The News vs. The Newsroom: Yes, NBC Did Alter George Zimmerman's 911 Call

Comparing the HBO series' depictions of Tyler Clementi's suicide, the Trayvon Martin shooting, and Rush Limbaugh's comments about contraception to what really happened

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How does The Newsroom's version of news events from 18 months ago fit in with the way those events really unfolded in the media? Not always perfectly—but not always incorrectly, either. Here's how the fifth episode of Aaron Sorkin's HBO series' second season compares to the real-life news coverage of the time period it portrays.

The Newsroom: On March 16, an audio tape of George Zimmerman's call to the Sanford Police just before he shot Trayvon Martin is released to the media. Mackenzie asks Jim to cut the four minutes and seven seconds of audio down to a 20- to 25-second clip to put on the air.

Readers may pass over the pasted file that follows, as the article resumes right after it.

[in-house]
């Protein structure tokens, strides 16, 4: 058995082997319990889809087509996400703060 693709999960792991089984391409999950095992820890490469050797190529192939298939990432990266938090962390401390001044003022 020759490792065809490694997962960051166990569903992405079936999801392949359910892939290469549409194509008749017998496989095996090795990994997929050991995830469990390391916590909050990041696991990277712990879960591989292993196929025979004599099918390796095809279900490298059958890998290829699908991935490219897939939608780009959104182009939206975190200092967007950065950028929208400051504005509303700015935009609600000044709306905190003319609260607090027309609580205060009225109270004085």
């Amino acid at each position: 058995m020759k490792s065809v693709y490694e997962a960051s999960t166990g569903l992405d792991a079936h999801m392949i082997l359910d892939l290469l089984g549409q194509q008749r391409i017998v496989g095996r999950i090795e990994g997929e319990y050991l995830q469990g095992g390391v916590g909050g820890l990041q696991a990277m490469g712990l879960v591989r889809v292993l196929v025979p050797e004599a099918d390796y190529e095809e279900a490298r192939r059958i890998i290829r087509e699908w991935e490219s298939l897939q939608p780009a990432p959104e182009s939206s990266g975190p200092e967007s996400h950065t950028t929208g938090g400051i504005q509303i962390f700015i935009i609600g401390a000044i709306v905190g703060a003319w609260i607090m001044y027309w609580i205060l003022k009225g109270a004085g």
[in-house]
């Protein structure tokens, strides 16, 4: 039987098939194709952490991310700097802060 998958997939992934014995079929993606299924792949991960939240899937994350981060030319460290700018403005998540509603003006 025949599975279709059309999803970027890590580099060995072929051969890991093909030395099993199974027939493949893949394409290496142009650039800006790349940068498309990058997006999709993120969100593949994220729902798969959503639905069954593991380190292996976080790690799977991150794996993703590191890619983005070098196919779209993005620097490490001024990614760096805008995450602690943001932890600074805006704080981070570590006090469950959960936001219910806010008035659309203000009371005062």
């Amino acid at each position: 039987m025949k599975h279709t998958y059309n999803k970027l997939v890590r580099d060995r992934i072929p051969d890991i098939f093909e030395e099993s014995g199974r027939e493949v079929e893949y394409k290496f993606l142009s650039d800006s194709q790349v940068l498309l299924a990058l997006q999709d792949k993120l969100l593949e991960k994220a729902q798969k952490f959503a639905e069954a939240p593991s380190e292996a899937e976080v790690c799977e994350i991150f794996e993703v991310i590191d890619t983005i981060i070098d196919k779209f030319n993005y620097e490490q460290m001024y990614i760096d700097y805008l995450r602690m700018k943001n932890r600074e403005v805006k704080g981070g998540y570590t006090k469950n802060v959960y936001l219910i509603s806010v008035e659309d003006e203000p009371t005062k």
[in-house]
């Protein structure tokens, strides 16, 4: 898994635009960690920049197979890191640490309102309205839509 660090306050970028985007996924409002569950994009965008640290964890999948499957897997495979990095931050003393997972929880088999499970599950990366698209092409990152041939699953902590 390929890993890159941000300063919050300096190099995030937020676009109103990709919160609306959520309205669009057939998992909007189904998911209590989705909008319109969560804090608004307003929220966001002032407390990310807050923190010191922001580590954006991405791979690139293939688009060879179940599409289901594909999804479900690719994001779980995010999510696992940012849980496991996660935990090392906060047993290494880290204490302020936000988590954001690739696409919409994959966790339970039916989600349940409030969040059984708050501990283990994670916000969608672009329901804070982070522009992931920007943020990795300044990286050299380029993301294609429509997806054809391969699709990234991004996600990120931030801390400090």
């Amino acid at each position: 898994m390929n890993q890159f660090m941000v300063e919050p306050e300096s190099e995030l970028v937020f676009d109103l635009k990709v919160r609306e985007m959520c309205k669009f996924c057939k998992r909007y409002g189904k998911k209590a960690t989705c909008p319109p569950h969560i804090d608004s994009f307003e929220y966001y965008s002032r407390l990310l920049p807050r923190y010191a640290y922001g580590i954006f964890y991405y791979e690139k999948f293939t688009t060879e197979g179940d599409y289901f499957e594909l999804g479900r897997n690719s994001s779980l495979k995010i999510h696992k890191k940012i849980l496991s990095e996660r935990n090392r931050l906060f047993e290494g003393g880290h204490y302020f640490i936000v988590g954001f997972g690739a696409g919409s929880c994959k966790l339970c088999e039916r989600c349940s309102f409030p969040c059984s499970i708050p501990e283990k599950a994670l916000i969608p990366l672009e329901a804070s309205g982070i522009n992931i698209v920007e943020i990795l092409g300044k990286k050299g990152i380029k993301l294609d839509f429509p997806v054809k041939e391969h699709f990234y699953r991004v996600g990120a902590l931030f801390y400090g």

Just after the hastily edited segment airs, Neal points out that Maggie's editing has left out a crucial question that the police officer asked Zimmerman—about Martin's race. Maggie delivers the news to a very dismayed Charlie and Mackenzie, then they air the 911 call in its entirety at the end of the show.

The news: In 2012, NBC made the same move ACN did. On Today, an edited segment about the Trayvon Martin case, producers aired a clip of the phone call that deleted the dispatcher's question, "Was he black, white, or Hispanic?"